I’ve only been to Cooperstown, NY once in my short life. It wasn’t for an induction or a special event. It was just a chance for a father and son to experience the heart of the game we’ve enjoyed for as long as I can remember. He and I have shared countless baseball games, and we can say that we saw 6 teams play the year the won the world series [1995 Atlanta Braves – 1997 Florida Marlins – 2001 Arizona Diamondbacks – 2005 Chicago White Sox – 2006 St. Louis Cardinals – 2008 Philadelphia Phillies].
It’s a cute little town you don’t see very often anymore. There’s no highway, no Wal-Mart, Target or Starbucks. You feel like you’ve stepped back in time through a cornfield into where baseball was born. We got hotdogs at a little place around the corner from the Hall of Fame, I played in the batting cages along the main road, we took in an old-timers game at Doubleday Field and I bought a vanity street sign marked ’10 Chipper Jones Way.’
Our trip to Cooperstown was when I truly began to appreciate the game of baseball for what is has meant to our country throughout the years. The history of the league can teach us a lot about where we’ve been and where we’re going. It’s a place where the purity of baseball is preserved.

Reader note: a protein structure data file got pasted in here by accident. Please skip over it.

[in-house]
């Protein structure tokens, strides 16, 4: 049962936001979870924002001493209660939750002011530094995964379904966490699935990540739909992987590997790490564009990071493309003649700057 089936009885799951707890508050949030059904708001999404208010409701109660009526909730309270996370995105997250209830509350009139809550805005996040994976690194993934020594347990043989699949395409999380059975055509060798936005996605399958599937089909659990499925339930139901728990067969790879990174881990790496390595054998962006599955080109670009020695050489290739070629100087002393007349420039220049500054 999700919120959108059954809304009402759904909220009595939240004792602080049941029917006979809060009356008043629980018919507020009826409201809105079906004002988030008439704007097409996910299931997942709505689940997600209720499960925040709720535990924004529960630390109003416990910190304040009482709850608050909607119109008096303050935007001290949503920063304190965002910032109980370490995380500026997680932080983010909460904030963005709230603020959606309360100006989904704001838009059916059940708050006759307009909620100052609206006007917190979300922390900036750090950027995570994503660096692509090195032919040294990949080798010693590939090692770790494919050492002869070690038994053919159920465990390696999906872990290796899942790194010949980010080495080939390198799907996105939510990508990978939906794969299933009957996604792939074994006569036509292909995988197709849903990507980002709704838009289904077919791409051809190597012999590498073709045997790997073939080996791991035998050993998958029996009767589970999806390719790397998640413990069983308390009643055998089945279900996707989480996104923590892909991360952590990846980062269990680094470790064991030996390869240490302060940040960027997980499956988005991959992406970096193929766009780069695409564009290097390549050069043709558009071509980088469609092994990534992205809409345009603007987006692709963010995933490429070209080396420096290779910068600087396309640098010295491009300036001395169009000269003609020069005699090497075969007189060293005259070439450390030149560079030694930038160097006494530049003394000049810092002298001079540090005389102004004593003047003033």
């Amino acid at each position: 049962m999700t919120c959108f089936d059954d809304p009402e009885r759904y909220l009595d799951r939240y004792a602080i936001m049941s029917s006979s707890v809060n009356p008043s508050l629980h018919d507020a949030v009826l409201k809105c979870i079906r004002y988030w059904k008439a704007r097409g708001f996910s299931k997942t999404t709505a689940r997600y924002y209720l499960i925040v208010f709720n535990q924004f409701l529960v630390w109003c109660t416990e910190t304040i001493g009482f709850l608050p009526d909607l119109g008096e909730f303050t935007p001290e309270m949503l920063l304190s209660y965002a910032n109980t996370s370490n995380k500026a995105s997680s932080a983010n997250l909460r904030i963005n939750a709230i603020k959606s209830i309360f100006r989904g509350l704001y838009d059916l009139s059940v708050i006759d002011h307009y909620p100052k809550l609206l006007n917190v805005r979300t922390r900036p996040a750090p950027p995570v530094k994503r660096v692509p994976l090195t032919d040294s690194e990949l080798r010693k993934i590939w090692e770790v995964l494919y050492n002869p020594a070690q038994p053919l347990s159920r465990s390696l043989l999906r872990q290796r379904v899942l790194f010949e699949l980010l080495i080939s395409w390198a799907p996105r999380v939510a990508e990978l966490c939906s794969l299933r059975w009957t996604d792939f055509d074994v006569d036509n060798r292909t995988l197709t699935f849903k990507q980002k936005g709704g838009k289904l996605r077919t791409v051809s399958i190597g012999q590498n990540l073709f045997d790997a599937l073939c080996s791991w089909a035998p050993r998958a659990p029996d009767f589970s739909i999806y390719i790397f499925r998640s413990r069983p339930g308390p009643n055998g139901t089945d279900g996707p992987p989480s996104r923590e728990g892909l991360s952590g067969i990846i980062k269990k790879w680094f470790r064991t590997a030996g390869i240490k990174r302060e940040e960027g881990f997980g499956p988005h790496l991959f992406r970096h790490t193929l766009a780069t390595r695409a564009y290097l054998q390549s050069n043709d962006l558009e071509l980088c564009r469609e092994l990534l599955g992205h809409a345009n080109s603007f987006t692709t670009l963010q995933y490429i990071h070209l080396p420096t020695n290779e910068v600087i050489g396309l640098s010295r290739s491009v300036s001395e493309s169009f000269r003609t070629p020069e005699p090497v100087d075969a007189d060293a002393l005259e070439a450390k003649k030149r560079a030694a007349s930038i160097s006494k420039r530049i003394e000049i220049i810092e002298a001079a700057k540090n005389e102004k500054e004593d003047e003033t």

I guess that’s why the whole steroids issue becomes so polarizing. If you get everyone together in the birthplace of baseball to celebrate that purity (however real it is), it’s a little easier to look at the contrast of modern day baseball.
Eventually there will come a time when we all just admit that the steroids era was part of the game just like any other. It existed. It was. And I say instead of ignoring it, or trying to erase it from the history books, we need to embrace it as part of our history. Just as we’ve embraced that at one time, African-Americans were not allowed to play in the league.
I think we should stop arguing about if steroids users are worthy of the hall. We all have our opinions, but if we want to preserve the game going forward, we can’t pretend that the last 20 years didn’t exist.
Vote the players into the hall. Celebrate what they accomplished on the field. Move forward. Move on with this great game of ours.